“While Hinduism and Buddhism may differ in terms of names and forms, their essential yogic practices are the same. Their semantic differences can generally easily be resolved.…
Most important is the view that the Buddhist idea of ‘anatman’ or non-ego is opposed to the Hindu concept of ‘Atman’ or the higher Self. While this dichotomy appears at first striking, if we look more deeply it disappears.
The Hindu Atman or Self is not the ego or self-image, the conditioned entity identified with the body-mind complex, [though ‘atman’ in a lower case/lower sense can have these meanings]. The more common term for ego in Hindu thought is ‘ahankara’ or the ‘I-fabrication’.
As Krishna states:
The wise man who abandoning all desires lives free
of craving, who has no sense of ego (nirahankara)
or of mineness (nirmama), attains to peace.
--- Bhagavad Gita II.71
This concept, found also in Buddhist texts, is equally the essence of Buddhism and Hinduism.
While Buddhism does technically reject the term Atman, it has similar terms like ‘Self-nature’ or ‘one’s original face before birth’. Terms like ‘pure consciousness’, ‘non-duality’ or the ‘absolute’ are common in both traditions. The Buddhist term Bodhichitta, like the Hindu Atman, refers to the enlightened consciousness which dwells within the heart. Both traditions thus resolve around a discrimination between the ego (Buddhist atman or Hindu ahankara) and enlightened awareness (Buddhist Bodhichitta or Hindu Atman). Yet both traditions agree that truth transcends all words, ideas and dichotomies of the mind and is best revealed by silence or by the negation of all names and terms. In the Brihadaranyaka, the oldest Upanishad, Brahman (the Absolute) is described as as ‘neti-neti’ or not this, not that. This view is the same as the Voidness teaching of Buddhism, Shunyavada, as emphasized by great Mahayana Buddhist teacher Nagarjuna, that truth is beyond all conceptual views.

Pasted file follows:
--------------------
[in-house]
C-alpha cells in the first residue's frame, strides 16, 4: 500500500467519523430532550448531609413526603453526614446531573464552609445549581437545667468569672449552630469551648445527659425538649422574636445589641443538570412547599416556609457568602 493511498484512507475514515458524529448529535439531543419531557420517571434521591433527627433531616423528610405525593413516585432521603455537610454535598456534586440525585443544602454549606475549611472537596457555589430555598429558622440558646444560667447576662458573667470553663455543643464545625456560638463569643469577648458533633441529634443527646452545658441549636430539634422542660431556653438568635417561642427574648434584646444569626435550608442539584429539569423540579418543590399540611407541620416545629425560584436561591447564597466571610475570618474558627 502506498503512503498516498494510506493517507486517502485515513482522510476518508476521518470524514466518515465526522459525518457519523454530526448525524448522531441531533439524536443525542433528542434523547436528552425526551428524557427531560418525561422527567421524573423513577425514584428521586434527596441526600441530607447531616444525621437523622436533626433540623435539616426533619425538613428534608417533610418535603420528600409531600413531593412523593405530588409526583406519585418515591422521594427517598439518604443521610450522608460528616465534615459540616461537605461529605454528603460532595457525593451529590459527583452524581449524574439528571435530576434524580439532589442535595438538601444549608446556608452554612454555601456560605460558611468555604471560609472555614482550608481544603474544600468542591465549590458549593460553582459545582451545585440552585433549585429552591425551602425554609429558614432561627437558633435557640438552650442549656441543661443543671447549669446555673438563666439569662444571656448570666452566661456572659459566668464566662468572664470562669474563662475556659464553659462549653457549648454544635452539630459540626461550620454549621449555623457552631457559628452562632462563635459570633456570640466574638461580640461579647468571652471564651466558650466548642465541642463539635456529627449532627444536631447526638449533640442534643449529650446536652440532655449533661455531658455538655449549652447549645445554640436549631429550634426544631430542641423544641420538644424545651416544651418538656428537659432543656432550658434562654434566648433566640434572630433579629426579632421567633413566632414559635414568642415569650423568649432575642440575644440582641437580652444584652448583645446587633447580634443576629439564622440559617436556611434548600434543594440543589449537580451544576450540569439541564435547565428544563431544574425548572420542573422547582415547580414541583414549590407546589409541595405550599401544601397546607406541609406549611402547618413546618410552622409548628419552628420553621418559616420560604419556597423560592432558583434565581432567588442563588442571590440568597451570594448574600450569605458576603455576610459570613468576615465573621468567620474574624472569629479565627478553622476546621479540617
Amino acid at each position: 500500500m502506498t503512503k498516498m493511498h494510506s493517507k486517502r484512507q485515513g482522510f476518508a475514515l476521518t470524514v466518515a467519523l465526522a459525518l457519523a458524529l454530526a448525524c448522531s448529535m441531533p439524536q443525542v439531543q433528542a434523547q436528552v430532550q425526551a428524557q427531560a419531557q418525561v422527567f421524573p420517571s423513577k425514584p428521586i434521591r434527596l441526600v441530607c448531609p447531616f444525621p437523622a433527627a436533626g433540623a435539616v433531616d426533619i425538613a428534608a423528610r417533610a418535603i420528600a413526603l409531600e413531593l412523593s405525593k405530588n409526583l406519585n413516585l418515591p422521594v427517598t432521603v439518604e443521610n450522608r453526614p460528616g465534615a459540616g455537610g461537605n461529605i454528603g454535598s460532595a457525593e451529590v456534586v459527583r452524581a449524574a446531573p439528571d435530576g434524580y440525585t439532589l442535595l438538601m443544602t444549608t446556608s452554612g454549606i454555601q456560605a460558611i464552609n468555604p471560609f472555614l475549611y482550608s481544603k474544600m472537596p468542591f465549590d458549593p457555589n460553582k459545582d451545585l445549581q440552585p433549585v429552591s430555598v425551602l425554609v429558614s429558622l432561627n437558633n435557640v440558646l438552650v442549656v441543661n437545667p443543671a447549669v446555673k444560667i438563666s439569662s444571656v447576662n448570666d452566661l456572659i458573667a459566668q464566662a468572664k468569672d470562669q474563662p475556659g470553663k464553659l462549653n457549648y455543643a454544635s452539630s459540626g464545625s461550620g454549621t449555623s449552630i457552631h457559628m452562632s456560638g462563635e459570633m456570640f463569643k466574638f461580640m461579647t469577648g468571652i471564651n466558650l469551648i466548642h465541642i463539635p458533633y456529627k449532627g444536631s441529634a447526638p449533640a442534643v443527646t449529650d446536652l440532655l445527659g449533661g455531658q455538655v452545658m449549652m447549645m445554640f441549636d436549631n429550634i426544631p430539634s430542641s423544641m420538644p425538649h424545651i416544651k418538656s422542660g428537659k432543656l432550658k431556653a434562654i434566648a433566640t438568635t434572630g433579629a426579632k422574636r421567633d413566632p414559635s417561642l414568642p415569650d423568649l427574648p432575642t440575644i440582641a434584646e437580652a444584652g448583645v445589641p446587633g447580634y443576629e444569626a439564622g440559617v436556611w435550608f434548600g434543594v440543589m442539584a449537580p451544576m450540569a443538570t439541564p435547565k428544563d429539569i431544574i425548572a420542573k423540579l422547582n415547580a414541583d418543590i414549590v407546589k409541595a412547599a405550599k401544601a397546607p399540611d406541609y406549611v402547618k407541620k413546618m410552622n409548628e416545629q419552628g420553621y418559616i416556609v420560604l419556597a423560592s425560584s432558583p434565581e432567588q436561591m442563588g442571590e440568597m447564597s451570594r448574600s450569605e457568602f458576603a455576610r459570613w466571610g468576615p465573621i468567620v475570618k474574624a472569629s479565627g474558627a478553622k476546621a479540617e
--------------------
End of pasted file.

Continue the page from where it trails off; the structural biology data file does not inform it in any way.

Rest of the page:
Buddhism also appears to reject the term Brahman, the Godhead or Absolute of Hinduism. Yet it has similar terms like the unborn, uncreate, Absolute or Dharmakaya. In fact the Hindu equation that Atman is Brahman can be identified with the Buddhist equation Mind is Buddha. Atman and Mind stand for pure consciousness, not for the ego or conditioned mind. Buddha and Brahman stand for the supreme reality.
Hence Hinduism and Buddhism are two formulations of the same yogic tradition, differing in approach but not in essence.”
-- selections from ‘General Connections Between Hinduism and Buddhism’
by Dr. David Frawley
found in his book Tantric Yoga and The Wisdom Goddesses:
CHHINNAMASTA / VAJRA YOGINI
“The role of the Yoginis, or feminine deities of Yoga, occurs in both Hindu and Buddhist thought. In Buddhism the Yoginis, like the Bodhisattvas, are spirits who guide us in the practice of Yoga. The Yoginis appear in Hindu thought not just as guides of Yoga practice but as fierce Goddesses and forms of Kali.
The foremost of the Buddhist Yoginis is Vajra Yogini…. the Buddhist depiction of Vajra Yogini is exactly the same as [the Hindu] Chhinnamasta…
Hindu Chhinnamasta is also called Vajra Vairochani, or the resplendent lady of the Vajra or thunderbolt.”